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Written specifically with sufferers and carers in mind, to help them understand and apply the basic concepts of cognitive therapy for psychosis.Illustrates what it is like to have common psychosis and how people's lives can be restored using therapy.Increases understanding of how the psychosis started, and the factors that worsen symptoms or increase the likelihood of relapse.Helps the sufferer learn how to control symptoms and delay or prevent relapse.Includes features and exercises to help sufferers explore their own beliefs and feelings to reflect on the way they cope.Helps carers know what to say and what to do.Provides a resource for mental health professionals working with patients, to introduce the approach, support ongoing therapy and make the most efficient use of appointment time.
This chapter aims to offer the reader guidance in how to
begin the process of understanding what is wrong with them. It suggests how
the road to recovery might be found and how to begin to walk along that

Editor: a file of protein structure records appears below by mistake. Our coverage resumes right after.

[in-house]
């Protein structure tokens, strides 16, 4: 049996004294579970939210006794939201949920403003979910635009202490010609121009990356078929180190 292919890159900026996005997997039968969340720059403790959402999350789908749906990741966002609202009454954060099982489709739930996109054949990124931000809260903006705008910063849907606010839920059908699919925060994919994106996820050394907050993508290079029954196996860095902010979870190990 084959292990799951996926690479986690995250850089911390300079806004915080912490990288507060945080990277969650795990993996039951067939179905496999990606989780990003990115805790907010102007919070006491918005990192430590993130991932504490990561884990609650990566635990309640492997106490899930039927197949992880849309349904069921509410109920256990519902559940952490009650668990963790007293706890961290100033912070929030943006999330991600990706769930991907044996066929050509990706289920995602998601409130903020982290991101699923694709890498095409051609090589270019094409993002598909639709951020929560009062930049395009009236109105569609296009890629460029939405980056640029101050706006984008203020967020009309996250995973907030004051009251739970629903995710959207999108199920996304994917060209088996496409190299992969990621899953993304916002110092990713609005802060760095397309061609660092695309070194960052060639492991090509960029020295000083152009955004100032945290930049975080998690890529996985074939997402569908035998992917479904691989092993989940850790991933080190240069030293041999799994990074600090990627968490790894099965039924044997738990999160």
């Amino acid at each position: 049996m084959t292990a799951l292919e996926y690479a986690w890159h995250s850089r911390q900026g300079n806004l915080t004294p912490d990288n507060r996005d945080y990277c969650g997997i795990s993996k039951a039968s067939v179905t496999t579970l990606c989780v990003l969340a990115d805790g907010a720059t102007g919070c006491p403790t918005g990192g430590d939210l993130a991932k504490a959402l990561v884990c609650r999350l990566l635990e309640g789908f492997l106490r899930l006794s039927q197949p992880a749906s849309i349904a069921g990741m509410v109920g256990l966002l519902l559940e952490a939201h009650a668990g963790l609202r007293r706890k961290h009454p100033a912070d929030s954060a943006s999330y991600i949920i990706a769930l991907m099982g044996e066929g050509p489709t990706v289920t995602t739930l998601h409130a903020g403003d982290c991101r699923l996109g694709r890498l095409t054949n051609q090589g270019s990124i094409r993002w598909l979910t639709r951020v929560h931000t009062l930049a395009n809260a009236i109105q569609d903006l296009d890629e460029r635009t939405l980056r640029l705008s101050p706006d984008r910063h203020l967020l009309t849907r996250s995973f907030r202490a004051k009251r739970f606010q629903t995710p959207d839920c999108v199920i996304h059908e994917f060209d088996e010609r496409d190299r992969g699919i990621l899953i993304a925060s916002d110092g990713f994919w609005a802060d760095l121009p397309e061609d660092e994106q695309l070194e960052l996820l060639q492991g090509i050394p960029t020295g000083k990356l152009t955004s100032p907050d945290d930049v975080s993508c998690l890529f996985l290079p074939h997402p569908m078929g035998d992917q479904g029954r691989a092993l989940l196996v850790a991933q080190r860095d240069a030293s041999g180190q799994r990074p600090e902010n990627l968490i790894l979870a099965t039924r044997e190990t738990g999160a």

path. Simple CBT techniques are described to help you start to take control
of your life again.
Little is known about the medium-term durability of cognitive–behavioural therapy (CBT) in a community sample of people with schizophrenia.
To investigate whether brief CBT produces clinically important outcomes in relation to recovery, symptom burden and readmission to hospital in people with schizophrenia at 1-year follow-up.
Participants (336 of 422 randomised at baseline) were followed up at a mean of 388 days (s.d. =53) by raters masked to treatment allocation (CBT or usual care).
At 1-year follow-up, participants who received CBT had significantly more insight (P=0.021) and significantly fewer negative symptoms (P=0.002). Brief therapy protected against depression with improving insight and against relapse; significantly reduced time spent in hospital for those who did relapse and delayed time to admission. It did not improve psychotic symptoms or occupational recovery, nor have a lasting effect on overall symptoms or depression at follow-up.
Mental health nurses should be trained in brief CBT for schizophrenia to supplement case management, family interventions and expert therapy for treatment resistance.
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